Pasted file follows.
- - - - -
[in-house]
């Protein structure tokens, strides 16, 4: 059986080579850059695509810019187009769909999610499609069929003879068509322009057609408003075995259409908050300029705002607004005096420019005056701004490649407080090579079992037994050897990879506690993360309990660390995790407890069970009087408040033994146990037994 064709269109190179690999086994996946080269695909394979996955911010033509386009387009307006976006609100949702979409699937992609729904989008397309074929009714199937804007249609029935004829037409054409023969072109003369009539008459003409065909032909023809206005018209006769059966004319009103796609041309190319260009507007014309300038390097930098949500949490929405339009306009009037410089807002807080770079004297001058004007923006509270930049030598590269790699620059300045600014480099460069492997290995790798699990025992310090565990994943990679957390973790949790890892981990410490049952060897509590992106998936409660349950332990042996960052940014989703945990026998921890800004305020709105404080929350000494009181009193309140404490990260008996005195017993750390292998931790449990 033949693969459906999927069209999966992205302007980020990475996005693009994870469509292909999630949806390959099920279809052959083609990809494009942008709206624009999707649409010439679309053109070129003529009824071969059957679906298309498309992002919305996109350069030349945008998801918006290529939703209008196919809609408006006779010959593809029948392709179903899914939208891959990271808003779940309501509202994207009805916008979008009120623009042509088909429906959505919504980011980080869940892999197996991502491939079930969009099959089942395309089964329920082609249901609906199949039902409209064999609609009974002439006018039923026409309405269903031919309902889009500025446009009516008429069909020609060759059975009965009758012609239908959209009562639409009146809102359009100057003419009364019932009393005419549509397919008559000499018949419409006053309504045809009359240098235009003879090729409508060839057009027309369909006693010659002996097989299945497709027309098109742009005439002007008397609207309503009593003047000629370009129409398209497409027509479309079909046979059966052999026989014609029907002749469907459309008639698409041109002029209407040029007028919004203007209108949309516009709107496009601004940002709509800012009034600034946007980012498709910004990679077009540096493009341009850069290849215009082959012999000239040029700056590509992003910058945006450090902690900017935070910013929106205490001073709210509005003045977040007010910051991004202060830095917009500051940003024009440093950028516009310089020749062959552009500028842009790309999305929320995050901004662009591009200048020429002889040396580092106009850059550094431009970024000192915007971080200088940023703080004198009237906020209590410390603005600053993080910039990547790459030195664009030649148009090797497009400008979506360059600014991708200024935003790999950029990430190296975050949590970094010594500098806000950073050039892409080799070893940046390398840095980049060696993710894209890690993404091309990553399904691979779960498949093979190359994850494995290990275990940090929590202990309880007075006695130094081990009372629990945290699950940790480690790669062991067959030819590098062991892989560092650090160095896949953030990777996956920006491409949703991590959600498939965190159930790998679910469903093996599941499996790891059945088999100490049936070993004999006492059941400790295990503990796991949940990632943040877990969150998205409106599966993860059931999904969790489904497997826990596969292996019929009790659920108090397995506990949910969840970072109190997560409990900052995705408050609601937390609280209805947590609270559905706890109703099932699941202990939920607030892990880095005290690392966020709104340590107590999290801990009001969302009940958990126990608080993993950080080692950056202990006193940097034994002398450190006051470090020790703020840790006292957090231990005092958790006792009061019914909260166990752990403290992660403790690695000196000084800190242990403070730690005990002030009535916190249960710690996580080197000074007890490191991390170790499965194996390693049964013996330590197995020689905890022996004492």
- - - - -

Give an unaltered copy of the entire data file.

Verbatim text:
[in-house]
């Protein structure tokens, strides 16, 4: 059986080579850059695509810019187009769909999610499609069929003879068509322009057609408003075995259409908050300029705002607004005096420019005056701004490649407080090579079992037994050897990879506690993360309990660390995790407890069970009087408040033994146990037994 064709269109190179690999086994996946080269695909394979996955911010033509386009387009307006976006609100949702979409699937992609729904989008397309074929009714199937804007249609029935004829037409054409023969072109003369009539008459003409065909032909023809206005018209006769059966004319009103796609041309190319260009507007014309300038390097930098949500949490929405339009306009009037410089807002807080770079004297001058004007923006509270930049030598590269790699620059300045600014480099460069492997290995790798699990025992310090565990994943990679957390973790949790890892981990410490049952060897509590992106998936409660349950332990042996960052940014989703945990026998921890800004305020709105404080929350000494009181009193309140404490990260008996005195017993750390292998931790449990 033949693969459906999927069209999966992205302007980020990475996005693009994870469509292909999630949806390959099920279809052959083609990809494009942008709206624009999707649409010439679309053109070129003529009824071969059957679906298309498309992002919305996109350069030349945008998801918006290529939703209008196919809609408006006779010959593809029948392709179903899914939208891959990271808003779940309501509202994207009805916008979008009120623009042509088909429906959505919504980011980080869940892999197996991502491939079930969009099959089942395309089964329920082609249901609906199949039902409209064999609609009974002439006018039923026409309405269903031919309902889009500025446009009516008429069909020609060759059975009965009758012609239908959209009562639409009146809102359009100057003419009364019932009393005419549509397919008559000499018949419409006053309504045809009359240098235009003879090729409508060839057009027309369909006693010659002996097989299945497709027309098109742009005439002007008397609207309503009593003047000629370009129409398209497409027509479309079909046979059966052999026989014609029907002749469907459309008639698409041109002029209407040029007028919004203007209108949309516009709107496009601004940002709509800012009034600034946007980012498709910004990679077009540096493009341009850069290849215009082959012999000239040029700056590509992003910058945006450090902690900017935070910013929106205490001073709210509005003045977040007010910051991004202060830095917009500051940003024009440093950028516009310089020749062959552009500028842009790309999305929320995050901004662009591009200048020429002889040396580092106009850059550094431009970024000192915007971080200088940023703080004198009237906020209590410390603005600053993080910039990547790459030195664009030649148009090797497009400008979506360059600014991708200024935003790999950029990430190296975050949590970094010594500098806000950073050039892409080799070893940046390398840095980049060696993710894209890690993404091309990553399904691979779960498949093979190359994850494995290990275990940090929590202990309880007075006695130094081990009372629990945290699950940790480690790669062991067959030819590098062991892989560092650090160095896949953030990777996956920006491409949703991590959600498939965190159930790998679910469903093996599941499996790891059945088999100490049936070993004999006492059941400790295990503990796991949940990632943040877990969150998205409106599966993860059931999904969790489904497997826990596969292996019929009790659920108090397995506990949910969840970072109190997560409990900052995705408050609601937390609280209805947590609270559905706890109703099932699941202990939920607030892990880095005290690392966020709104340590107590999290801990009001969302009940958990126990608080993993950080080692950056202990006193940097034994002398450190006051470090020790703020840790006292957090231990005092958790006792009061019914909260166990752990403290992660403790690695000196000084800190242990403070730690005990002030009535916190249960710690996580080197000074007890490191991390170790499965194996390693049964013996330590197995020689905890022996004492």